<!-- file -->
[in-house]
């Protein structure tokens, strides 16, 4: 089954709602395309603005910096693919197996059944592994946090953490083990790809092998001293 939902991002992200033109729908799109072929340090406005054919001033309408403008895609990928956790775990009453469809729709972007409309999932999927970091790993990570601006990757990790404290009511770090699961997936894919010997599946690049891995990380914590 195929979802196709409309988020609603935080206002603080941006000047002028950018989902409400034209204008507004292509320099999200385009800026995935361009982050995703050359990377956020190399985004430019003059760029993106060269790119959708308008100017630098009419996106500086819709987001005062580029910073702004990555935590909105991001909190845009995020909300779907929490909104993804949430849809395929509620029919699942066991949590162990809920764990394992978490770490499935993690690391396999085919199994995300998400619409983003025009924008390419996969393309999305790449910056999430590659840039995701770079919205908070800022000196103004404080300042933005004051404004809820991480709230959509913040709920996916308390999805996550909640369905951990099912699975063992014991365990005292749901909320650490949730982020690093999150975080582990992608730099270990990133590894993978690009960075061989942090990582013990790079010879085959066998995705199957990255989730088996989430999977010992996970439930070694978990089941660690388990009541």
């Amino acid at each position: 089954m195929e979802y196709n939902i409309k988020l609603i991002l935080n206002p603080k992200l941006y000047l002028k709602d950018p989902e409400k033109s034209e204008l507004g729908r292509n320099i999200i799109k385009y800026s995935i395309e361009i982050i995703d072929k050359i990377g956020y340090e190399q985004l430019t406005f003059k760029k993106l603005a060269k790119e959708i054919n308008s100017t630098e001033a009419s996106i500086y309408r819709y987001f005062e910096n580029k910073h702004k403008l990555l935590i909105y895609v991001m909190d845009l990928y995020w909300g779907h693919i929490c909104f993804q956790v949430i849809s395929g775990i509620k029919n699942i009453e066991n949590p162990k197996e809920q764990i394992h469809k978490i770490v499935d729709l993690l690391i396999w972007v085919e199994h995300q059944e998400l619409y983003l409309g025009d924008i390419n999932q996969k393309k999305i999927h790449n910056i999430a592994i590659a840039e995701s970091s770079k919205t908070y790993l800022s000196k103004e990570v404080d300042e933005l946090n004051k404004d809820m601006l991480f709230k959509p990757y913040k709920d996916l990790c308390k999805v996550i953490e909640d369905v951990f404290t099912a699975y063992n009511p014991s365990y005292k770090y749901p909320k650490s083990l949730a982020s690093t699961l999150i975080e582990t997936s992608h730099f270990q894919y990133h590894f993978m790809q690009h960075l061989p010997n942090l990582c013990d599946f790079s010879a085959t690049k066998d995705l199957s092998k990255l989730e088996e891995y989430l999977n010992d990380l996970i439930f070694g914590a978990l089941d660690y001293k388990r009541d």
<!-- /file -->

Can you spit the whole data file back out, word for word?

[in-house]
């Protein structure tokens, strides 16, 4: 089954709602395309603005910096693919197996059944592994946090953490083990790809092998001293 939902991002992200033109729908799109072929340090406005054919001033309408403008895609990928956790775990009453469809729709972007409309999932999927970091790993990570601006990757990790404290009511770090699961997936894919010997599946690049891995990380914590 195929979802196709409309988020609603935080206002603080941006000047002028950018989902409400034209204008507004292509320099999200385009800026995935361009982050995703050359990377956020190399985004430019003059760029993106060269790119959708308008100017630098009419996106500086819709987001005062580029910073702004990555935590909105991001909190845009995020909300779907929490909104993804949430849809395929509620029919699942066991949590162990809920764990394992978490770490499935993690690391396999085919199994995300998400619409983003025009924008390419996969393309999305790449910056999430590659840039995701770079919205908070800022000196103004404080300042933005004051404004809820991480709230959509913040709920996916308390999805996550909640369905951990099912699975063992014991365990005292749901909320650490949730982020690093999150975080582990992608730099270990990133590894993978690009960075061989942090990582013990790079010879085959066998995705199957990255989730088996989430999977010992996970439930070694978990089941660690388990009541």
């Amino acid at each position: 089954m195929e979802y196709n939902i409309k988020l609603i991002l935080n206002p603080k992200l941006y000047l002028k709602d950018p989902e409400k033109s034209e204008l507004g729908r292509n320099i999200i799109k385009y800026s995935i395309e361009i982050i995703d072929k050359i990377g956020y340090e190399q985004l430019t406005f003059k760029k993106l603005a060269k790119e959708i054919n308008s100017t630098e001033a009419s996106i500086y309408r819709y987001f005062e910096n580029k910073h702004k403008l990555l935590i909105y895609v991001m909190d845009l990928y995020w909300g779907h693919i929490c909104f993804q956790v949430i849809s395929g775990i509620k029919n699942i009453e066991n949590p162990k197996e809920q764990i394992h469809k978490i770490v499935d729709l993690l690391i396999w972007v085919e199994h995300q059944e998400l619409y983003l409309g025009d924008i390419n999932q996969k393309k999305i999927h790449n910056i999430a592994i590659a840039e995701s970091s770079k919205t908070y790993l800022s000196k103004e990570v404080d300042e933005l946090n004051k404004d809820m601006l991480f709230k959509p990757y913040k709920d996916l990790c308390k999805v996550i953490e909640d369905v951990f404290t099912a699975y063992n009511p014991s365990y005292k770090y749901p909320k650490s083990l949730a982020s690093t699961l999150i975080e582990t997936s992608h730099f270990q894919y990133h590894f993978m790809q690009h960075l061989p010997n942090l990582c013990d599946f790079s010879a085959t690049k066998d995705l199957s092998k990255l989730e088996e891995y989430l999977n010992d990380l996970i439930f070694g914590a978990l089941d660690y001293k388990r009541d």